Lute Olson stepped down as the University of Arizona men's basketball coach on Thursday, leaving a lasting legacy and some huge questions surrounding his departure.
In a press release issued by the university, Olson said only: "At this stage in my life, I want to devote my time to my children, grandchildren, great-grandchildren, family and friends. ... It is time to pass the program on to a younger staff, to transition the university to the next generation of basketball.”
Olson's resignation comes just two days after Olson, speaking at the team's annual media day, said he was fired up about the upcoming season. "I feel much more energized at this point," Olson said.
Olson missed all of last season after taking a personal leave of absence for what he later termed "a medical condition that was not life-threatening."
He also missed a scheduled luncheon and a practice on Wednesday for health-related reasons. Assistant coach Reggie Geary, who replaced Olson at the Rotary event, told the Arizona Daily Star Olson had laryngitis.
Associate coach Mike Dunlap will take over the head coaching duties on an interim basis. UA athletic director Jim Livengood said a national search will begin soon to find a permanent replacement.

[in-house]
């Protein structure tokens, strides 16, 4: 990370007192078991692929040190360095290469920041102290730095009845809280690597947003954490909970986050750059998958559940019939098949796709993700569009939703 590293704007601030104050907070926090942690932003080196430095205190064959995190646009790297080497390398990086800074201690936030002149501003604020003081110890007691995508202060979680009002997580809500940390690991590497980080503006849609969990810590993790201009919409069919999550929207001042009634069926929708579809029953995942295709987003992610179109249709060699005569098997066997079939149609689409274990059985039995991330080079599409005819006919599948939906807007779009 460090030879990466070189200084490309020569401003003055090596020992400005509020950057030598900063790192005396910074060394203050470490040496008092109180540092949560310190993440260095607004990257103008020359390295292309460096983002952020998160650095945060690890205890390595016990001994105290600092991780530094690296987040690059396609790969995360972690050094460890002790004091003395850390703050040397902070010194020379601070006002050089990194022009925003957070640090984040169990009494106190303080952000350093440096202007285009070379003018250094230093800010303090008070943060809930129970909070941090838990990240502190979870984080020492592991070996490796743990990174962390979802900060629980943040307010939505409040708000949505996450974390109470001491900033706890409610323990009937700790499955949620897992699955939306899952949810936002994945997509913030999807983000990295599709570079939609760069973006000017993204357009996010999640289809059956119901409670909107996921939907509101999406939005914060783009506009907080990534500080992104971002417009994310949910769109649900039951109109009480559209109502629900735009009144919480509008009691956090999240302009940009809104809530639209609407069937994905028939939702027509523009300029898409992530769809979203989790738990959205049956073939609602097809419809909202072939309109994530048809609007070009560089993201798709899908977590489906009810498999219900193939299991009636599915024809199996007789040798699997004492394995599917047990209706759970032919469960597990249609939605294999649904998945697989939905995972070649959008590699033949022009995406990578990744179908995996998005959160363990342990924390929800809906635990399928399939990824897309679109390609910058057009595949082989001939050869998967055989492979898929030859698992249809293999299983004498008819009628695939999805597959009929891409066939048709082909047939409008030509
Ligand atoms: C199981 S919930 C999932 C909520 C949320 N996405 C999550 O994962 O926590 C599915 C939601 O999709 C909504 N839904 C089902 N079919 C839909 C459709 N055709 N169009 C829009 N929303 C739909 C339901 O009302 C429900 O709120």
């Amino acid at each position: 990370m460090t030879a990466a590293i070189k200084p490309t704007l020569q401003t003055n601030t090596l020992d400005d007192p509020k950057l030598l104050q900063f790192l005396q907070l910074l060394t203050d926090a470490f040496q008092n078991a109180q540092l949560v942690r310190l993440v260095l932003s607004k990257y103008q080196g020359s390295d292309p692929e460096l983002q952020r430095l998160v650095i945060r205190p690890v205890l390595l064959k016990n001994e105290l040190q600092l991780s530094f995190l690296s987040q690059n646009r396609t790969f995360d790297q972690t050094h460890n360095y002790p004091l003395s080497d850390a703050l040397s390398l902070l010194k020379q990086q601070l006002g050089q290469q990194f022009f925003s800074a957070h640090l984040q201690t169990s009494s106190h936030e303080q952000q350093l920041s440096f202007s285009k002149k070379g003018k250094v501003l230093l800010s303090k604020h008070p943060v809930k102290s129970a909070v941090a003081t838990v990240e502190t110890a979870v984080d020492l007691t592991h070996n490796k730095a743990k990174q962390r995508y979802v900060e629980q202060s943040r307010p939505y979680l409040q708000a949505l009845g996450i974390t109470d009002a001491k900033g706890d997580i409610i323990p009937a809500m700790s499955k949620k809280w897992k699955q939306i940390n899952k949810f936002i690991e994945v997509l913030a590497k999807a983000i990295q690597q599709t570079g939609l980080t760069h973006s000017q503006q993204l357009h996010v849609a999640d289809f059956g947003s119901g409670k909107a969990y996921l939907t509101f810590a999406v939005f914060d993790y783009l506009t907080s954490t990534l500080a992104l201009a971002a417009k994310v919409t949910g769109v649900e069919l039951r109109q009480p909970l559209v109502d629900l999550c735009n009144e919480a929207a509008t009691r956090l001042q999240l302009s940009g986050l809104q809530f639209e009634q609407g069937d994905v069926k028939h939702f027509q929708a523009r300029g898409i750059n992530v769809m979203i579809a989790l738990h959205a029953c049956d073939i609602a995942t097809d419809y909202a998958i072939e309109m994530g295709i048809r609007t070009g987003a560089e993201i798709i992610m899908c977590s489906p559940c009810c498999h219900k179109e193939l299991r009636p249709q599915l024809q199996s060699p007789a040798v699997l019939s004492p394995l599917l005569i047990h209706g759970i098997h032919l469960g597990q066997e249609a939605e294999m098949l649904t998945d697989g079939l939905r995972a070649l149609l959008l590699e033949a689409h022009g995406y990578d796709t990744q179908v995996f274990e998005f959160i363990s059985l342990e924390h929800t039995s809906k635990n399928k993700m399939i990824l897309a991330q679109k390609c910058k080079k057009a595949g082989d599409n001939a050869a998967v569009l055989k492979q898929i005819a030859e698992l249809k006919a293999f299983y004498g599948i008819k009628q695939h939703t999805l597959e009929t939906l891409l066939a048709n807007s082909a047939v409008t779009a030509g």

The 74-year-old Hall of Fame coach exits with a record 24 straight trips to the NCAA Tournament, five Final Four appearances (four with Arizona and one with Iowa), a national championship in 1997, and a career record of 780-280 at Long Beach State, Iowa and Arizona. He was 589-188 since heading to Arizona for the start of the 1983 season.
His 27 NCAA Tournament overall appearances as a coach are one behind Bob Knight for the all-time record. He also ranked second behind Mike Krzyzewski of Duke for most wins among active NCAA Division I men's coaches. He was inducted into the Basketball Hall of Fame in 2002.
“Lute Olson transformed the UA and Tucson into premier basketball country," UA President Robert N. Shelton said. "Arizona now stands in the company of great college basketball programs, and we have Lute to thank for that. We will sorely miss his brilliance as our head coach, but we will benefit from the legacy he leaves for decades to come.”
“We will never replace Lute Olson. But we do have to find a successor, and we have to move quickly,” Livengood said. “I intend to recruit a coach who is worthy to inherit Lute’s astounding legacy.”
When Olson returned from his leave in April, he said he planned to coach for the remainder of his contract, which runs through 2011. But that apparently changed in the past few days.
“This was not a decision that was made lightly,” Olson said in the Arizona press release. “I’ve had a wonderful run at the University of Arizona. I leave with a great sense of pride in what we have accomplished here.
“The University of Arizona will always be a basketball school. It will continue to flourish.”